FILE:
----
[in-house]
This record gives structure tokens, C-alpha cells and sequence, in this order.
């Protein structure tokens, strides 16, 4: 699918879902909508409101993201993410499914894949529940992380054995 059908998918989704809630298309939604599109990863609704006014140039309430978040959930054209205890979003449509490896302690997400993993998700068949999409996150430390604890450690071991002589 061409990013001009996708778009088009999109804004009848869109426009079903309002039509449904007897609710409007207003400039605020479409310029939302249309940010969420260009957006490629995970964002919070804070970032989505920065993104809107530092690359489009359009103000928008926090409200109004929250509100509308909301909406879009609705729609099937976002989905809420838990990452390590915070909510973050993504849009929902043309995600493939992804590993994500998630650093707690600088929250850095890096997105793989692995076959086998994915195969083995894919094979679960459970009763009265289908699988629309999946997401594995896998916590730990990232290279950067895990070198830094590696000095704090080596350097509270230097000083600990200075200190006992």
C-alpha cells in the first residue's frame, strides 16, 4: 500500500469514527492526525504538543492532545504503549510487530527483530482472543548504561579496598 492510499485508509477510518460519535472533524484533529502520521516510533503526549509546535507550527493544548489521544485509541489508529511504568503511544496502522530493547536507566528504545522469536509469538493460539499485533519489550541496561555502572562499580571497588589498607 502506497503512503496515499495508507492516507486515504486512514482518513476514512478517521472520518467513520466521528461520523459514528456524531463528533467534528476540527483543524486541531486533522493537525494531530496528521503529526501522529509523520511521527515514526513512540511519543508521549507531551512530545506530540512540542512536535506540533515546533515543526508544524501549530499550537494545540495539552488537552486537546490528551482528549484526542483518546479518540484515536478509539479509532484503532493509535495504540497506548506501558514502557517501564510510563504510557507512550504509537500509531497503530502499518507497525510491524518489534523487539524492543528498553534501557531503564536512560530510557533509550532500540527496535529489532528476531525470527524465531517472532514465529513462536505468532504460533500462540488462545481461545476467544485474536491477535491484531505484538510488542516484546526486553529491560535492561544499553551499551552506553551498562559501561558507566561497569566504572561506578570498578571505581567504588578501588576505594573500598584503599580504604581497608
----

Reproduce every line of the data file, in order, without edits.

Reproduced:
[in-house]
This record gives structure tokens, C-alpha cells and sequence, in this order.
């Protein structure tokens, strides 16, 4: 699918879902909508409101993201993410499914894949529940992380054995 059908998918989704809630298309939604599109990863609704006014140039309430978040959930054209205890979003449509490896302690997400993993998700068949999409996150430390604890450690071991002589 061409990013001009996708778009088009999109804004009848869109426009079903309002039509449904007897609710409007207003400039605020479409310029939302249309940010969420260009957006490629995970964002919070804070970032989505920065993104809107530092690359489009359009103000928008926090409200109004929250509100509308909301909406879009609705729609099937976002989905809420838990990452390590915070909510973050993504849009929902043309995600493939992804590993994500998630650093707690600088929250850095890096997105793989692995076959086998994915195969083995894919094979679960459970009763009265289908699988629309999946997401594995896998916590730990990232290279950067895990070198830094590696000095704090080596350097509270230097000083600990200075200190006992």
C-alpha cells in the first residue's frame, strides 16, 4: 500500500469514527492526525504538543492532545504503549510487530527483530482472543548504561579496598 492510499485508509477510518460519535472533524484533529502520521516510533503526549509546535507550527493544548489521544485509541489508529511504568503511544496502522530493547536507566528504545522469536509469538493460539499485533519489550541496561555502572562499580571497588589498607 502506497503512503496515499495508507492516507486515504486512514482518513476514512478517521472520518467513520466521528461520523459514528456524531463528533467534528476540527483543524486541531486533522493537525494531530496528521503529526501522529509523520511521527515514526513512540511519543508521549507531551512530545506530540512540542512536535506540533515546533515543526508544524501549530499550537494545540495539552488537552486537546490528551482528549484526542483518546479518540484515536478509539479509532484503532493509535495504540497506548506501558514502557517501564510510563504510557507512550504509537500509531497503530502499518507497525510491524518489534523487539524492543528498553534501557531503564536512560530510557533509550532500540527496535529489532528476531525470527524465531517472532514465529513462536505468532504460533500462540488462545481461545476467544485474536491477535491484531505484538510488542516484546526486553529491560535492561544499553551499551552506553551498562559501561558507566561497569566504572561506578570498578571505581567504588578501588576505594573500598584503599580504604581497608